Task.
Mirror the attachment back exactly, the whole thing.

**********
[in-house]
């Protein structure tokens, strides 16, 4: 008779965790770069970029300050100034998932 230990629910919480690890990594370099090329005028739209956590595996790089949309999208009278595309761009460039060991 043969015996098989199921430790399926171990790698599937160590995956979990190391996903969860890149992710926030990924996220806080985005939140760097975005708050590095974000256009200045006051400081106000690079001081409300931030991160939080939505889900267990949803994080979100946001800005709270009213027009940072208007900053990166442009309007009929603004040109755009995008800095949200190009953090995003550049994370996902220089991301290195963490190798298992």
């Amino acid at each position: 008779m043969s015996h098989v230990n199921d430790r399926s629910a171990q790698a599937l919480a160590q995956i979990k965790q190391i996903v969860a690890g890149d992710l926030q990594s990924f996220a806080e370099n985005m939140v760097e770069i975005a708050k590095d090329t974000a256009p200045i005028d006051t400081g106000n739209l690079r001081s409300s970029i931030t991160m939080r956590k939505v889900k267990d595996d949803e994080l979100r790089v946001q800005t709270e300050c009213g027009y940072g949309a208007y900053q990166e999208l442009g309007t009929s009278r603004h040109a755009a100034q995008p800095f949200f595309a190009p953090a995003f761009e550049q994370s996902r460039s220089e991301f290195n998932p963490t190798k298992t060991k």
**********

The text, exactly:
[in-house]
């Protein structure tokens, strides 16, 4: 008779965790770069970029300050100034998932 230990629910919480690890990594370099090329005028739209956590595996790089949309999208009278595309761009460039060991 043969015996098989199921430790399926171990790698599937160590995956979990190391996903969860890149992710926030990924996220806080985005939140760097975005708050590095974000256009200045006051400081106000690079001081409300931030991160939080939505889900267990949803994080979100946001800005709270009213027009940072208007900053990166442009309007009929603004040109755009995008800095949200190009953090995003550049994370996902220089991301290195963490190798298992």
């Amino acid at each position: 008779m043969s015996h098989v230990n199921d430790r399926s629910a171990q790698a599937l919480a160590q995956i979990k965790q190391i996903v969860a690890g890149d992710l926030q990594s990924f996220a806080e370099n985005m939140v760097e770069i975005a708050k590095d090329t974000a256009p200045i005028d006051t400081g106000n739209l690079r001081s409300s970029i931030t991160m939080r956590k939505v889900k267990d595996d949803e994080l979100r790089v946001q800005t709270e300050c009213g027009y940072g949309a208007y900053q990166e999208l442009g309007t009929s009278r603004h040109a755009a100034q995008p800095f949200f595309a190009p953090a995003f761009e550049q994370s996902r460039s220089e991301f290195n998932p963490t190798k298992t060991k």